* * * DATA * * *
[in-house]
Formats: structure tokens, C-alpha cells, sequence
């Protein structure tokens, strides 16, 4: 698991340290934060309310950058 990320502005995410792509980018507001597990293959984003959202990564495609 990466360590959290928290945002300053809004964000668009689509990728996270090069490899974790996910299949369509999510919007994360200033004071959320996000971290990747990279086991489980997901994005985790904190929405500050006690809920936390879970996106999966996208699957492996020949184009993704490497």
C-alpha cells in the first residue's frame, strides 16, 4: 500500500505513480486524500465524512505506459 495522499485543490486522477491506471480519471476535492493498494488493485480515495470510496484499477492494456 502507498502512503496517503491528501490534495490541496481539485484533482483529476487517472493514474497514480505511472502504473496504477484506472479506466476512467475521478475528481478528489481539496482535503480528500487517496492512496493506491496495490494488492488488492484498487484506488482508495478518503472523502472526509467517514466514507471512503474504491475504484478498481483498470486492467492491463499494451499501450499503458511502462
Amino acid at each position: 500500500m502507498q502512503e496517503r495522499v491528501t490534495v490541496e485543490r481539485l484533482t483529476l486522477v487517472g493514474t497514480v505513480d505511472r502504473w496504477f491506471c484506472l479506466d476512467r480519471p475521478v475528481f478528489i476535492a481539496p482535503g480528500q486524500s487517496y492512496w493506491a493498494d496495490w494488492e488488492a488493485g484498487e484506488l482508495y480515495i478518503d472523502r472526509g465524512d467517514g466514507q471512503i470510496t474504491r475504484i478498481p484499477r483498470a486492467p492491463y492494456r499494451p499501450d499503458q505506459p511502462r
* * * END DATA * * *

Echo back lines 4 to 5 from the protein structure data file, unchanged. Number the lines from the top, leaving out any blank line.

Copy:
C-alpha cells in the first residue's frame, strides 16, 4: 500500500505513480486524500465524512505506459 495522499485543490486522477491506471480519471476535492493498494488493485480515495470510496484499477492494456 502507498502512503496517503491528501490534495490541496481539485484533482483529476487517472493514474497514480505511472502504473496504477484506472479506466476512467475521478475528481478528489481539496482535503480528500487517496492512496493506491496495490494488492488488492484498487484506488482508495478518503472523502472526509467517514466514507471512503474504491475504484478498481483498470486492467492491463499494451499501450499503458511502462
Amino acid at each position: 500500500m502507498q502512503e496517503r495522499v491528501t490534495v490541496e485543490r481539485l484533482t483529476l486522477v487517472g493514474t497514480v505513480d505511472r502504473w496504477f491506471c484506472l479506466d476512467r480519471p475521478v475528481f478528489i476535492a481539496p482535503g480528500q486524500s487517496y492512496w493506491a493498494d496495490w494488492e488488492a488493485g484498487e484506488l482508495y480515495i478518503d472523502r472526509g465524512d467517514g466514507q471512503i470510496t474504491r475504484i478498481p484499477r483498470a486492467p492491463y492494456r499494451p499501450d499503458q505506459p511502462r